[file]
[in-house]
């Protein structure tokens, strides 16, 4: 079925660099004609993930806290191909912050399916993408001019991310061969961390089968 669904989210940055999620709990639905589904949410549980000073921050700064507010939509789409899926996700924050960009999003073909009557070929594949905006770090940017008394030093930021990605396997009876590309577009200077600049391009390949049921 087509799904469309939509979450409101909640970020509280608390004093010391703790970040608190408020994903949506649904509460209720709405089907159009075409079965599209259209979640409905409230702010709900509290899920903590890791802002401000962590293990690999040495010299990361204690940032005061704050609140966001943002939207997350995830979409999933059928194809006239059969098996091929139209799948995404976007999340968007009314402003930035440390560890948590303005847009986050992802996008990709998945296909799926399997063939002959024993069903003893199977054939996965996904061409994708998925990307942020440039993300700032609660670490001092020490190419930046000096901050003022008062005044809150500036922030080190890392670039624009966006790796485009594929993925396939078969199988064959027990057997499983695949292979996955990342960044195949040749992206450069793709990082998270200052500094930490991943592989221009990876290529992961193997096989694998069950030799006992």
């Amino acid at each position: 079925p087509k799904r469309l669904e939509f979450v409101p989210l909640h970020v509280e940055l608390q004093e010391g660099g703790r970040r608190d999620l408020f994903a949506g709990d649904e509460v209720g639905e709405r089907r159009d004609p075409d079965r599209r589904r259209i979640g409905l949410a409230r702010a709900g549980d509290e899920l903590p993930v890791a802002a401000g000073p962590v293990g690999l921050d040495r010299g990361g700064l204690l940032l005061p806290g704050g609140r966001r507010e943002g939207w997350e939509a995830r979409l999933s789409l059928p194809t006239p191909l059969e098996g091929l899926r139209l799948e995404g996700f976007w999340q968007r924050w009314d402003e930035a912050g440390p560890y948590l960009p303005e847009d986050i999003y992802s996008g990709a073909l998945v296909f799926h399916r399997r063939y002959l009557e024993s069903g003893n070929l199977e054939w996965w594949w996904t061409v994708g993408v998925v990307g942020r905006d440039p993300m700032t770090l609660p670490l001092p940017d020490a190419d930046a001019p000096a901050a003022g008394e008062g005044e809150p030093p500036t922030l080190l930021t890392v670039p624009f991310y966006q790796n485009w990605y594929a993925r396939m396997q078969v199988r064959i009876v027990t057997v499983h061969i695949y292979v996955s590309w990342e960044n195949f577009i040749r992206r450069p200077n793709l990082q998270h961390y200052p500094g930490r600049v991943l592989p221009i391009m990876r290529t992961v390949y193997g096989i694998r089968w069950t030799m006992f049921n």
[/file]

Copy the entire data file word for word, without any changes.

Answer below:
[in-house]
């Protein structure tokens, strides 16, 4: 079925660099004609993930806290191909912050399916993408001019991310061969961390089968 669904989210940055999620709990639905589904949410549980000073921050700064507010939509789409899926996700924050960009999003073909009557070929594949905006770090940017008394030093930021990605396997009876590309577009200077600049391009390949049921 087509799904469309939509979450409101909640970020509280608390004093010391703790970040608190408020994903949506649904509460209720709405089907159009075409079965599209259209979640409905409230702010709900509290899920903590890791802002401000962590293990690999040495010299990361204690940032005061704050609140966001943002939207997350995830979409999933059928194809006239059969098996091929139209799948995404976007999340968007009314402003930035440390560890948590303005847009986050992802996008990709998945296909799926399997063939002959024993069903003893199977054939996965996904061409994708998925990307942020440039993300700032609660670490001092020490190419930046000096901050003022008062005044809150500036922030080190890392670039624009966006790796485009594929993925396939078969199988064959027990057997499983695949292979996955990342960044195949040749992206450069793709990082998270200052500094930490991943592989221009990876290529992961193997096989694998069950030799006992």
């Amino acid at each position: 079925p087509k799904r469309l669904e939509f979450v409101p989210l909640h970020v509280e940055l608390q004093e010391g660099g703790r970040r608190d999620l408020f994903a949506g709990d649904e509460v209720g639905e709405r089907r159009d004609p075409d079965r599209r589904r259209i979640g409905l949410a409230r702010a709900g549980d509290e899920l903590p993930v890791a802002a401000g000073p962590v293990g690999l921050d040495r010299g990361g700064l204690l940032l005061p806290g704050g609140r966001r507010e943002g939207w997350e939509a995830r979409l999933s789409l059928p194809t006239p191909l059969e098996g091929l899926r139209l799948e995404g996700f976007w999340q968007r924050w009314d402003e930035a912050g440390p560890y948590l960009p303005e847009d986050i999003y992802s996008g990709a073909l998945v296909f799926h399916r399997r063939y002959l009557e024993s069903g003893n070929l199977e054939w996965w594949w996904t061409v994708g993408v998925v990307g942020r905006d440039p993300m700032t770090l609660p670490l001092p940017d020490a190419d930046a001019p000096a901050a003022g008394e008062g005044e809150p030093p500036t922030l080190l930021t890392v670039p624009f991310y966006q790796n485009w990605y594929a993925r396939m396997q078969v199988r064959i009876v027990t057997v499983h061969i695949y292979v996955s590309w990342e960044n195949f577009i040749r992206r450069p200077n793709l990082q998270h961390y200052p500094g930490r600049v991943l592989p221009i391009m990876r290529t992961v390949y193997g096989i694998r089968w069950t030799m006992f049921n």